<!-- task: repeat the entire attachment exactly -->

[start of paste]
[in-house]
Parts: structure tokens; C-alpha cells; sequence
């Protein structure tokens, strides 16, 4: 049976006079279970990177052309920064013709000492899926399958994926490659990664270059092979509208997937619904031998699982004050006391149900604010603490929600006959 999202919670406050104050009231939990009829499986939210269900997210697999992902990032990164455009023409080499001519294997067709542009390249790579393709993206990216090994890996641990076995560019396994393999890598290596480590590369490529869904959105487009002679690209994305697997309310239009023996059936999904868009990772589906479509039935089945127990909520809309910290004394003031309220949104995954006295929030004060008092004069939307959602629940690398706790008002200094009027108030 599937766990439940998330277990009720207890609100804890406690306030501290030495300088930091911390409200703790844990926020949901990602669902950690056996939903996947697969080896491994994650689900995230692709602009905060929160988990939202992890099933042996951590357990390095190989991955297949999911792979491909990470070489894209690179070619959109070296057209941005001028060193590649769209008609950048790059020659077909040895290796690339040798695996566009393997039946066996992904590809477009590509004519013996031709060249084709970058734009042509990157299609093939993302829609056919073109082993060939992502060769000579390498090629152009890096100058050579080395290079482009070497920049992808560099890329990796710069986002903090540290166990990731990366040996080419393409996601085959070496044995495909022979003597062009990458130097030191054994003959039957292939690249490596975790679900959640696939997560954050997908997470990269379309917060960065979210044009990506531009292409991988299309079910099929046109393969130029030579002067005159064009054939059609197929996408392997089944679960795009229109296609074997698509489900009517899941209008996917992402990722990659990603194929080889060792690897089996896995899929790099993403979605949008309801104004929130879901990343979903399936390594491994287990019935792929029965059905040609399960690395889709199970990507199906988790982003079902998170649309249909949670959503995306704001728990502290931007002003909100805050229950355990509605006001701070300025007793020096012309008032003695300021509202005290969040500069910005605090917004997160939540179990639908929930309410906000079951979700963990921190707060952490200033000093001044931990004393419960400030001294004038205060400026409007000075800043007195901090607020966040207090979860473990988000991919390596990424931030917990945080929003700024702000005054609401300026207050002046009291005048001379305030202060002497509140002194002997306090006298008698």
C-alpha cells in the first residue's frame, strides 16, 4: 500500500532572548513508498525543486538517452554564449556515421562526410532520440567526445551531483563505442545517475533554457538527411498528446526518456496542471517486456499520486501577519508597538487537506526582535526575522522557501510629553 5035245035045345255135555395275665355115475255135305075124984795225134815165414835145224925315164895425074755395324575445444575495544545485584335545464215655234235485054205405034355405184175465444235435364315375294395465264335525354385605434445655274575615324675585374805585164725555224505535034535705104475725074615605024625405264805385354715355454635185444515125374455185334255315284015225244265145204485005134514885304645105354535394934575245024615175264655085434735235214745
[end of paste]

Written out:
[in-house]
Parts: structure tokens; C-alpha cells; sequence
């Protein structure tokens, strides 16, 4: 049976006079279970990177052309920064013709000492899926399958994926490659990664270059092979509208997937619904031998699982004050006391149900604010603490929600006959 999202919670406050104050009231939990009829499986939210269900997210697999992902990032990164455009023409080499001519294997067709542009390249790579393709993206990216090994890996641990076995560019396994393999890598290596480590590369490529869904959105487009002679690209994305697997309310239009023996059936999904868009990772589906479509039935089945127990909520809309910290004394003031309220949104995954006295929030004060008092004069939307959602629940690398706790008002200094009027108030 599937766990439940998330277990009720207890609100804890406690306030501290030495300088930091911390409200703790844990926020949901990602669902950690056996939903996947697969080896491994994650689900995230692709602009905060929160988990939202992890099933042996951590357990390095190989991955297949999911792979491909990470070489894209690179070619959109070296057209941005001028060193590649769209008609950048790059020659077909040895290796690339040798695996566009393997039946066996992904590809477009590509004519013996031709060249084709970058734009042509990157299609093939993302829609056919073109082993060939992502060769000579390498090629152009890096100058050579080395290079482009070497920049992808560099890329990796710069986002903090540290166990990731990366040996080419393409996601085959070496044995495909022979003597062009990458130097030191054994003959039957292939690249490596975790679900959640696939997560954050997908997470990269379309917060960065979210044009990506531009292409991988299309079910099929046109393969130029030579002067005159064009054939059609197929996408392997089944679960795009229109296609074997698509489900009517899941209008996917992402990722990659990603194929080889060792690897089996896995899929790099993403979605949008309801104004929130879901990343979903399936390594491994287990019935792929029965059905040609399960690395889709199970990507199906988790982003079902998170649309249909949670959503995306704001728990502290931007002003909100805050229950355990509605006001701070300025007793020096012309008032003695300021509202005290969040500069910005605090917004997160939540179990639908929930309410906000079951979700963990921190707060952490200033000093001044931990004393419960400030001294004038205060400026409007000075800043007195901090607020966040207090979860473990988000991919390596990424931030917990945080929003700024702000005054609401300026207050002046009291005048001379305030202060002497509140002194002997306090006298008698």
C-alpha cells in the first residue's frame, strides 16, 4: 500500500532572548513508498525543486538517452554564449556515421562526410532520440567526445551531483563505442545517475533554457538527411498528446526518456496542471517486456499520486501577519508597538487537506526582535526575522522557501510629553 5035245035045345255135555395275665355115475255135305075124984795225134815165414835145224925315164895425074755395324575445444575495544545485584335545464215655234235485054205405034355405184175465444235435364315375294395465264335525354385605434445655274575615324675585374805585164725555224505535034535705104475725074615605024625405264805385354715355454635185444515125374455185334255315284015225244265145204485005134514885304645105354535394934575245024615175264655085434735235214745